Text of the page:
Sunday, December 2, 2007

Mining is root of military operations in Lumad lands in Surigao

In Lianga, Surigao del Sur, some 1,500 Lumad residents evacuated from their homes. Not because they were hit by typhoon Lando or Mina, but the onslaught of military operations.

At present, 254 families or 1,511 individuals (492 are children) are now housed in evacuation centers. The majority of evacuees are Lumad indigenous peoples. Barangay Diatagon and San Agustin in Lianga is the ancestral land of Lumad tribes.
“There’s no denying the fact that more than a thousand Lumad tribesmen fled their homes in Lianga, Surigao del Sur. Equally irrefutable is that military elements are occupying the fled residents’ homes,” Himpad Mangumalas, Kalipunan ng mga Katutubong Mamamayan ng Pilipinas (KAMP) spokesperson said. “It’s absurd that the military blame anyone else for the evacuations, when they are the ones seen gallivanting in the area,” Mangumalas, a Lumad leader, added.

Since November 1, military men were seen in the Lumad communities of Simowao and Emerald in Lianga. They mounted makeshift tents at the the center of the community, some living inside resident’s houses and in the tribal school. There were about a hundred soldiers encamped in the village.

In a news article in the Inquirer, Philippine Army’s 401st Brigade commander Col. Jose Vizcarra denied that they are occupying civilian homes, adding that the reports of evacuation are propaganda of the Communist Party. They said that the military are occupying a New People’s Army camp site.

“This is an outright lie. The military encamped on homes of civilians and schools duly recognized by the Department of Education,” Mangumalas counters. The Lumad school in Lianga is a National Literacy Awardee.

No stranger to evacuation

Renewed military operations are like a recurring nightmare to the residents of Lianga. In the late 1980’s Diatagon residents were forced to evacuate in the course of military operations against armed rebels. Again in April to May 2005, full-blown military operations caused 2,241 individuals to flee their homes.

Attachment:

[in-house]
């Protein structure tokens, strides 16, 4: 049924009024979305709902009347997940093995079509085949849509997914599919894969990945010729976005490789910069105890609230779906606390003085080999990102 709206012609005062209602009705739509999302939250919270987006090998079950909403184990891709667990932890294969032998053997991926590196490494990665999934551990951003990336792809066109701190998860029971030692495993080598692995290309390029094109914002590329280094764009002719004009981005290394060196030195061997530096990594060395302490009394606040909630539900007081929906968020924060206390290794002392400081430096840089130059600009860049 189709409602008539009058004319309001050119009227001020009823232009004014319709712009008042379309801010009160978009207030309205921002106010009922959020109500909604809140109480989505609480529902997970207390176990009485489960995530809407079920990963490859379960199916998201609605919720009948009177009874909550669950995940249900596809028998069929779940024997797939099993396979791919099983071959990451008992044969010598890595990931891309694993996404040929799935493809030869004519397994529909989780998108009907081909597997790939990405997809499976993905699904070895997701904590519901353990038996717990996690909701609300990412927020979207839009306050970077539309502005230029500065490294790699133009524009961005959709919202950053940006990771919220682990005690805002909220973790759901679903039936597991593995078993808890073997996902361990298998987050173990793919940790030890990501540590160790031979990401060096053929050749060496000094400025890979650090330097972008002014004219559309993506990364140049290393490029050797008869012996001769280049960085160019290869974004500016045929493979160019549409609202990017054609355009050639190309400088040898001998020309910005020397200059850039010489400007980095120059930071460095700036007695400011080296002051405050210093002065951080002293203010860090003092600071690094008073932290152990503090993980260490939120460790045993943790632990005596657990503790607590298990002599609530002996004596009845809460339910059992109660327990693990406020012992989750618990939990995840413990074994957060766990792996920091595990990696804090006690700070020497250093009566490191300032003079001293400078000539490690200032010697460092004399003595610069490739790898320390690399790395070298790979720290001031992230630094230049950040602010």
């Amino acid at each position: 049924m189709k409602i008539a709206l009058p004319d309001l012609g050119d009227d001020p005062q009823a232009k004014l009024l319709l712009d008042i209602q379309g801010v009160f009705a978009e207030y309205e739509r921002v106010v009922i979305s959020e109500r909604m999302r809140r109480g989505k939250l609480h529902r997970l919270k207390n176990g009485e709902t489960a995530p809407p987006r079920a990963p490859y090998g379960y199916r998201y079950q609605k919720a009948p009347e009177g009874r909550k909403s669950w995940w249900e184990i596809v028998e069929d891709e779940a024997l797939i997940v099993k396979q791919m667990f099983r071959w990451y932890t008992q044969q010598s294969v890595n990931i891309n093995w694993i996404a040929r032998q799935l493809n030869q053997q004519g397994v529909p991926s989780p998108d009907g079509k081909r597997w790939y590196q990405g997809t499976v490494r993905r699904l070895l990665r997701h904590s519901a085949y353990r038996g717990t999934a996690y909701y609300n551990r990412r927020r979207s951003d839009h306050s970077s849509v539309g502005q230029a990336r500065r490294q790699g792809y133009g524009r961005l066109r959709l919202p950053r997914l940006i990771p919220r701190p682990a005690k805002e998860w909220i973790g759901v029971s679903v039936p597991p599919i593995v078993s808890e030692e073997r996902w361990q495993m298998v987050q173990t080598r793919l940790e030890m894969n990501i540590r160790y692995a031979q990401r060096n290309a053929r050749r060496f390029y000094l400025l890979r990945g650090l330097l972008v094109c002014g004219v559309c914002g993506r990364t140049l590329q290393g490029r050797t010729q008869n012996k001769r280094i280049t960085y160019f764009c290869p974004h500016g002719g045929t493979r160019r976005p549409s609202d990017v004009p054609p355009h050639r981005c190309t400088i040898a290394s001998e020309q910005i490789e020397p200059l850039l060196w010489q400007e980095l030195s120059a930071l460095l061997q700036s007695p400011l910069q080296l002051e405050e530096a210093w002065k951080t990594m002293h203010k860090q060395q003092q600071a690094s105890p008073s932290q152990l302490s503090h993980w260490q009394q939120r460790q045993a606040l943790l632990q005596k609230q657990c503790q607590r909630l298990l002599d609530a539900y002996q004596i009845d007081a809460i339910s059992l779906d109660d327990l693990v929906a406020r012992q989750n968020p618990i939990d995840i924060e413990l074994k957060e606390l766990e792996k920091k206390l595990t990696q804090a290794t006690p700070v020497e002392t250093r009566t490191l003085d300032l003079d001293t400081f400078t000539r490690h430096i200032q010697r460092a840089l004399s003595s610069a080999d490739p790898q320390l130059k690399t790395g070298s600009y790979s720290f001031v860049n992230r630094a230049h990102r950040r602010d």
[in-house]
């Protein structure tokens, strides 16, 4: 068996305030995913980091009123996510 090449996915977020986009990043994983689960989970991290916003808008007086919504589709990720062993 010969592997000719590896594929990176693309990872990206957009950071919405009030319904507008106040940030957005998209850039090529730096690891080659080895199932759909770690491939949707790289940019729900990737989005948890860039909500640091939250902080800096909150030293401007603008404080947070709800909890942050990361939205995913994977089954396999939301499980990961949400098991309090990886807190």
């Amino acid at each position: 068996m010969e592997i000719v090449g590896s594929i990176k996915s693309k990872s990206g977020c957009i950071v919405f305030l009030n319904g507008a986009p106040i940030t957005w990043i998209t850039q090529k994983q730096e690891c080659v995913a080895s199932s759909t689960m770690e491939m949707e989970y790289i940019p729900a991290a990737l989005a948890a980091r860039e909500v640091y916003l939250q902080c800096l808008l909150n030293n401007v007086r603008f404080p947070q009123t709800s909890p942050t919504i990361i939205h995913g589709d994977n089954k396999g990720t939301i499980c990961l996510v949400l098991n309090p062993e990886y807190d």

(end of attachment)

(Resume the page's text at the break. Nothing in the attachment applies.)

“To survive military operations, the people had to evacuate. These people have a long history with the military, and their ruthlessness sowed fear,” Mangumalas claimed. In the 2005 military operations in Diatogon, 1,234 cases of human rights violations including killing, torture, aerial bombardment, and enforced disappearances were recorded by human rights group KARAPATAN-Caraga.

“The military does not heed human rights. Aside from occupying the resident’s homes, they regulated civilian activities, even planting in their own lands. They have caused fear, insecurity, and hunger,” Mangumalas said. “This humanitarian crisis is a moral issue to President Arroyo and her armed forces. The cold-blooded military watched children walk 20 kilometers to the town.”

Guarding private interests

Surigao del Sur is rich in forest and mineral resources, all of which are found in Manobo ancestral lands. Benguet Corportion (BenCorp) aquired rights in the 1980s to mine 6,000 hectares of coal lands surrounding Lianga, called the Surigao Coal Project. The same area is the bewailed military operation site.

“Militarization is a prelude to commence ‘development zones’. They smooth out any dissenters by fear or death,” Mangumalas said. “Massive military operations coincides were the government pronounces as a priority economic zone. As for President Arroyo, mining is her pet project” Mangumalas added.

KAMP claims that renewed military activities in Surigao del Sur will facilitate the entry of mining companies in Lianga. “The military is scraping the bottom of the barrel to justify their terrorism in indigenous people’s lands. It is clear to us that they are razing indigenous people’s lands to pave the way for corporate interests.” ##